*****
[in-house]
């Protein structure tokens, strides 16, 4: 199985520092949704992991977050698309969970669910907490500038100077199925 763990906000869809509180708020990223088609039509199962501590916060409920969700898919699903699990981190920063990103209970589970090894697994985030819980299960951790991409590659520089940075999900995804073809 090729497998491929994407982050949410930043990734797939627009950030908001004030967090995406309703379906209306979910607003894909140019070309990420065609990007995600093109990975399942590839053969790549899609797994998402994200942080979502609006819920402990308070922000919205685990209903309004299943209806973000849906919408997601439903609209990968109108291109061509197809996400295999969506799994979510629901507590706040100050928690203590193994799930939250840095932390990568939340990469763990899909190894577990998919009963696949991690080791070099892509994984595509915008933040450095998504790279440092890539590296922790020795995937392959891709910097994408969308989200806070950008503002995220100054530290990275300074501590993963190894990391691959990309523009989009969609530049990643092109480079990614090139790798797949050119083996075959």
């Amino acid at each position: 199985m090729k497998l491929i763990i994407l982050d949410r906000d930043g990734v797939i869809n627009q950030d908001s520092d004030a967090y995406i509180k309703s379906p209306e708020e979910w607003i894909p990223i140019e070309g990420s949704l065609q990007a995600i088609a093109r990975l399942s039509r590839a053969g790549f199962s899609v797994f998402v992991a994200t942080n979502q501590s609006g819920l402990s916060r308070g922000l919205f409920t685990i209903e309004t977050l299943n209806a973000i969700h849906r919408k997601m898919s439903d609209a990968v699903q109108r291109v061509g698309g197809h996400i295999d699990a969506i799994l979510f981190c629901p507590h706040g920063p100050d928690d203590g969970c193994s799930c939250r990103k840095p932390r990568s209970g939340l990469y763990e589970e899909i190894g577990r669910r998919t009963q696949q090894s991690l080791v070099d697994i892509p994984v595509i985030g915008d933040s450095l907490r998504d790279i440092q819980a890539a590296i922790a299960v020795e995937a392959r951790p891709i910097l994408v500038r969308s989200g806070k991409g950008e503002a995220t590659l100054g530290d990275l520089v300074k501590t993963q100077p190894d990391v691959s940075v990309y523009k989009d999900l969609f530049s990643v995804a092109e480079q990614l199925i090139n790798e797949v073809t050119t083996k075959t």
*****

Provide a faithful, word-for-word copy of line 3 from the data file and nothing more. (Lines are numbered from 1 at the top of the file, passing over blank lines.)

């Amino acid at each position: 199985m090729k497998l491929i763990i994407l982050d949410r906000d930043g990734v797939i869809n627009q950030d908001s520092d004030a967090y995406i509180k309703s379906p209306e708020e979910w607003i894909p990223i140019e070309g990420s949704l065609q990007a995600i088609a093109r990975l399942s039509r590839a053969g790549f199962s899609v797994f998402v992991a994200t942080n979502q501590s609006g819920l402990s916060r308070g922000l919205f409920t685990i209903e309004t977050l299943n209806a973000i969700h849906r919408k997601m898919s439903d609209a990968v699903q109108r291109v061509g698309g197809h996400i295999d699990a969506i799994l979510f981190c629901p507590h706040g920063p100050d928690d203590g969970c193994s799930c939250r990103k840095p932390r990568s209970g939340l990469y763990e589970e899909i190894g577990r669910r998919t009963q696949q090894s991690l080791v070099d697994i892509p994984v595509i985030g915008d933040s450095l907490r998504d790279i440092q819980a890539a590296i922790a299960v020795e995937a392959r951790p891709i910097l994408v500038r969308s989200g806070k991409g950008e503002a995220t590659l100054g530290d990275l520089v300074k501590t993963q100077p190894d990391v691959s940075v990309y523009k989009d999900l969609f530049s990643v995804a092109e480079q990614l199925i090139n790798e797949v073809t050119t083996k075959t």